Triskelion on orthostat C10 in the north recess at the back of the chamber at New Grange is probably the most famous Irish Megalithic symbol. Photo Credit- Knowth.com
Triskelion on orthostat C10 in the north recess at the back of the chamber at New Grange is probably the most famous Irish Megalithic symbol. Photo Credit- Knowth.com

Above the entrance to the passage, there is a small opening called a roof-box. From December 19th to December 23rd, the winter solstice, a narrow beam of light shines through the roof-box and illuminates the chamber inside. As each day passes, the beam of light widens until the entire room is awash in light. This lasts for only 17 minutes from roughly 8:58 am to 9:15 am. The scope the engineering needed to create this is unbelievable. New Grange was built 500 years before the Great Pyramids and more than 1,000 years before Stonehenge. It is believed the light illuminating the tomb may have been a symbol of life’s victory over death.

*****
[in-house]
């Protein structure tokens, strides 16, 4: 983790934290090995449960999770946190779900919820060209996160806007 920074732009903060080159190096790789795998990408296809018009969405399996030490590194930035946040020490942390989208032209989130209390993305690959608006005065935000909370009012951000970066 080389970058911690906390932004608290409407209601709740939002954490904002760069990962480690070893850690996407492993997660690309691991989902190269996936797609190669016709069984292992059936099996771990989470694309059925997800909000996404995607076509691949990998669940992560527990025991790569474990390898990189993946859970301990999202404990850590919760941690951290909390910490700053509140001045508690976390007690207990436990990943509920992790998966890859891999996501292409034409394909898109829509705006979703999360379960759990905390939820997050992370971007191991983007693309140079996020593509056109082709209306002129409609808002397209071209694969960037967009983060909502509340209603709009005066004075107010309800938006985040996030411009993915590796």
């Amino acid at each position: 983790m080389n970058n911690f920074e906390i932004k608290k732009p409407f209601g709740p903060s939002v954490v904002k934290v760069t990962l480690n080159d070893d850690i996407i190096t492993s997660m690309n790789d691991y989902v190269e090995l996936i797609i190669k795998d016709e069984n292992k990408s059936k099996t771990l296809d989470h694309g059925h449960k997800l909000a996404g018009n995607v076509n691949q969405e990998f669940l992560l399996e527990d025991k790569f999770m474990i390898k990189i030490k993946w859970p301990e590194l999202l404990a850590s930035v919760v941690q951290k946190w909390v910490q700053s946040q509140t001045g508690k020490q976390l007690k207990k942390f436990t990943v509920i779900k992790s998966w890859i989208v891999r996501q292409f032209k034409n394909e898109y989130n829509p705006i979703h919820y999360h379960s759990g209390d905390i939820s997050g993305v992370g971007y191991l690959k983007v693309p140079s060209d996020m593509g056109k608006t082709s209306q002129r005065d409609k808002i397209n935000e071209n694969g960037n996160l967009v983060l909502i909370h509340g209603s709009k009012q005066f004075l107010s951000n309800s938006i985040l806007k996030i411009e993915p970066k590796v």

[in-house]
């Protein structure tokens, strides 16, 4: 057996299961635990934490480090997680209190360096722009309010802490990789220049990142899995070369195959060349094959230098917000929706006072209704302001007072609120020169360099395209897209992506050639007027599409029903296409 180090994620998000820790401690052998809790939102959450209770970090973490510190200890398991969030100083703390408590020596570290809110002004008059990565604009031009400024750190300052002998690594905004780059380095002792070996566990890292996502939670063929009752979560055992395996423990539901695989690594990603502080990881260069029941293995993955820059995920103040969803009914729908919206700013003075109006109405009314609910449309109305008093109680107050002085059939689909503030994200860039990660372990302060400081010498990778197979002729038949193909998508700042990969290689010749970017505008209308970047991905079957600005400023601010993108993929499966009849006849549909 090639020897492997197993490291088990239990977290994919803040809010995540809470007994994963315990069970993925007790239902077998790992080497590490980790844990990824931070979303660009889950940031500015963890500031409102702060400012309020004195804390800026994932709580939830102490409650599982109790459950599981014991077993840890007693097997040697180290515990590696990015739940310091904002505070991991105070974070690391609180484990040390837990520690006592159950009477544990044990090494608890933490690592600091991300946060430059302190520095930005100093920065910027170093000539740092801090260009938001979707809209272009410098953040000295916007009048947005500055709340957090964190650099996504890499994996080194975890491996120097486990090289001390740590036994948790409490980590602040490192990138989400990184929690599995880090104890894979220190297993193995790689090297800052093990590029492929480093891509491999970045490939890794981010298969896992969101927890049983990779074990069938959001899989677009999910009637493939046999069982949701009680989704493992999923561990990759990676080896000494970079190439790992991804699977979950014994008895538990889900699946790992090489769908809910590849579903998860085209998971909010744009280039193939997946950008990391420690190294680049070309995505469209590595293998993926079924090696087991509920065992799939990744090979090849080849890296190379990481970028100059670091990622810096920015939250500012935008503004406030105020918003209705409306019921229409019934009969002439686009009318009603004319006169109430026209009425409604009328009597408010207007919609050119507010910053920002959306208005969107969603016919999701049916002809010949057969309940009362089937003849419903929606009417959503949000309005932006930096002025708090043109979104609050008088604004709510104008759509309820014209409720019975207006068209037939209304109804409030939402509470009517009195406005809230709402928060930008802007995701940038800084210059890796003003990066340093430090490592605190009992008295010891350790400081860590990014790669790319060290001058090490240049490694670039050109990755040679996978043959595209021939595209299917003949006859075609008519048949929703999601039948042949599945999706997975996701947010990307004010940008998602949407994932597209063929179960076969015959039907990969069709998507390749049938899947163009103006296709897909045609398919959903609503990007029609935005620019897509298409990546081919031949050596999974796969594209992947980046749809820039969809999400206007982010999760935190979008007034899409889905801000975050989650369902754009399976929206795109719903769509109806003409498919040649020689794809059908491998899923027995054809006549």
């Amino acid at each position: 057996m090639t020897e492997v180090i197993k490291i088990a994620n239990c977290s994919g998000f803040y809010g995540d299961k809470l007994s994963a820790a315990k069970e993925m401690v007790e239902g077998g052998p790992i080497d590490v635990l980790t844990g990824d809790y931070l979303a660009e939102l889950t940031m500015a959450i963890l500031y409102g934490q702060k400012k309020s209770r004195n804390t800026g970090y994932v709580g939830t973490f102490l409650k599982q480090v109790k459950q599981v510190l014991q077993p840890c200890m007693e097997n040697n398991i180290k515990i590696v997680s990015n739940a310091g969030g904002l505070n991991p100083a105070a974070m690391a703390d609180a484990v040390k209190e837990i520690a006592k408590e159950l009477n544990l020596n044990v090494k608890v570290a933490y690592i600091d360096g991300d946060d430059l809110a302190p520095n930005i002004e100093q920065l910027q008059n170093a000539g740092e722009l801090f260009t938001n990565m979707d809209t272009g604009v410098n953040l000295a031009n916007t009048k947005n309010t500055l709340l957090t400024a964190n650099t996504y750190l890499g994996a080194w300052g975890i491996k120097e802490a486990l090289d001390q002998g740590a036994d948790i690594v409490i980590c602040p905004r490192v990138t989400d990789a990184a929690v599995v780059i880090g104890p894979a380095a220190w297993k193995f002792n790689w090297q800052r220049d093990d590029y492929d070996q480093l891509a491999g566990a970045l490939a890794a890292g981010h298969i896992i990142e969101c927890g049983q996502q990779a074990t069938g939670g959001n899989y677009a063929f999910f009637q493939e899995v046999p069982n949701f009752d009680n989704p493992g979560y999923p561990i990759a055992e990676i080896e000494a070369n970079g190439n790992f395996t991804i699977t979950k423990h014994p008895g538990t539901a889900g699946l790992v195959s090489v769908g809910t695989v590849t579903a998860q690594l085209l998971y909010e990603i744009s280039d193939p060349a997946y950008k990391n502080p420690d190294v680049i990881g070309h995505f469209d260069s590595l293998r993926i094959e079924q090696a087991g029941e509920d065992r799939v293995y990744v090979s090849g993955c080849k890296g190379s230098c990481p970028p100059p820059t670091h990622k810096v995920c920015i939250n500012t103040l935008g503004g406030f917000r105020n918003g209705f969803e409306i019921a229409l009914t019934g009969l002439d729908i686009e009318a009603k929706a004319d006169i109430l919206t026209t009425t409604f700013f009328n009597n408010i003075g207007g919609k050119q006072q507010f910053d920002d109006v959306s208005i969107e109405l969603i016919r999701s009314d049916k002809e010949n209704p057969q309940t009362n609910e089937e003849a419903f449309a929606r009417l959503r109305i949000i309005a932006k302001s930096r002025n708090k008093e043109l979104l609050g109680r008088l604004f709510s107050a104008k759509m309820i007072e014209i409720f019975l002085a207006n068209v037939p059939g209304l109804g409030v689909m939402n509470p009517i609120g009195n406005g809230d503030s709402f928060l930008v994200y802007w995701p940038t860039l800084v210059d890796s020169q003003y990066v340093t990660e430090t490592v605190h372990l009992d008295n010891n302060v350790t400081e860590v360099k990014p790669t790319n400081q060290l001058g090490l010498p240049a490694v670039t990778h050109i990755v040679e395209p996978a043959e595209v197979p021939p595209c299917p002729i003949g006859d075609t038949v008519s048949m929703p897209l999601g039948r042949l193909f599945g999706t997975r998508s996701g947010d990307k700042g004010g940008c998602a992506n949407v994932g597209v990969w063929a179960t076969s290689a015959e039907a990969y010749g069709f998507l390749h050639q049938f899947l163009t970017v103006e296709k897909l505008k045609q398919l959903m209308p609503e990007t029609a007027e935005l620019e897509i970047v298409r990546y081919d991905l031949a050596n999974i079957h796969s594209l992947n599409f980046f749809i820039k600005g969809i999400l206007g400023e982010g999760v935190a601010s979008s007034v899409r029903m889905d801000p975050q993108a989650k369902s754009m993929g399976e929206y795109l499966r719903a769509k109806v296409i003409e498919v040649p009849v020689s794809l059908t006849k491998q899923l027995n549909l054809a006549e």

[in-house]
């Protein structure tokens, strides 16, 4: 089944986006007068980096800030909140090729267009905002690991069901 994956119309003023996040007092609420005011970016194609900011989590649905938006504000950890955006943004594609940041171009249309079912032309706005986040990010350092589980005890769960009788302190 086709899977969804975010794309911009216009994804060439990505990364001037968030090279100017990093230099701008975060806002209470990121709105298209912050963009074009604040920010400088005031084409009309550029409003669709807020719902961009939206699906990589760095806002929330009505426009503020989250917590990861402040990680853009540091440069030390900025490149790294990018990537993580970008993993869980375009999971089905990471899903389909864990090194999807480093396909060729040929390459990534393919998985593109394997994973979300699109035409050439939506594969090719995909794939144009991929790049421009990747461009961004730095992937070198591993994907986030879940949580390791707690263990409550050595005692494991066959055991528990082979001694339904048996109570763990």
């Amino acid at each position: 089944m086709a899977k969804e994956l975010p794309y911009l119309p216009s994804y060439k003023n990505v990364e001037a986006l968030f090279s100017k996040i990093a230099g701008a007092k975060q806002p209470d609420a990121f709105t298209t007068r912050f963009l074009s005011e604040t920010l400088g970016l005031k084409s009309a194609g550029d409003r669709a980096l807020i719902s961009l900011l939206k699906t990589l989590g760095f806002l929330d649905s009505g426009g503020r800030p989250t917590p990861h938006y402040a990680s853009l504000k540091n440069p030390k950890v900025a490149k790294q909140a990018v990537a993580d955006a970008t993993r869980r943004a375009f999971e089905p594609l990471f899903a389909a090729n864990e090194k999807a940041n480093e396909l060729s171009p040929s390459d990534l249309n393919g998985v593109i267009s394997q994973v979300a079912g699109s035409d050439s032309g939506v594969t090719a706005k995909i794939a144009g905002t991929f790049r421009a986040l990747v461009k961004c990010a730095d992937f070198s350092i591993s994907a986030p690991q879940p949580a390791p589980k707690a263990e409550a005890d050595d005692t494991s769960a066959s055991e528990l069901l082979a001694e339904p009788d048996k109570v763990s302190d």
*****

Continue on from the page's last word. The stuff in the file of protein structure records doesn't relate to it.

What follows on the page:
Although New Grange was built in neolithic times, it has taken its place in Irish mythology. The Celts believed these were sídhe or fairy mounds. New Grange specifically was said to be the home of Oenghus, the god of love. The tomb inside was opened in 1699 and New Grange became a place of interest to amatuer historians and archaeologists. The first formal excavation was not done until 1962. It is now been designated as a UNESCO World Heritage Site.

Megalithic art carved on the underside of the roof stone in the east recess off the main chamber inside the mound at Newgrange. Photo Credit- Knowth.com
Megalithic art carved on the underside of the roof stone in the east recess off the main chamber inside the mound at Newgrange. Photo Credit- Knowth.com

ER

Sources available on request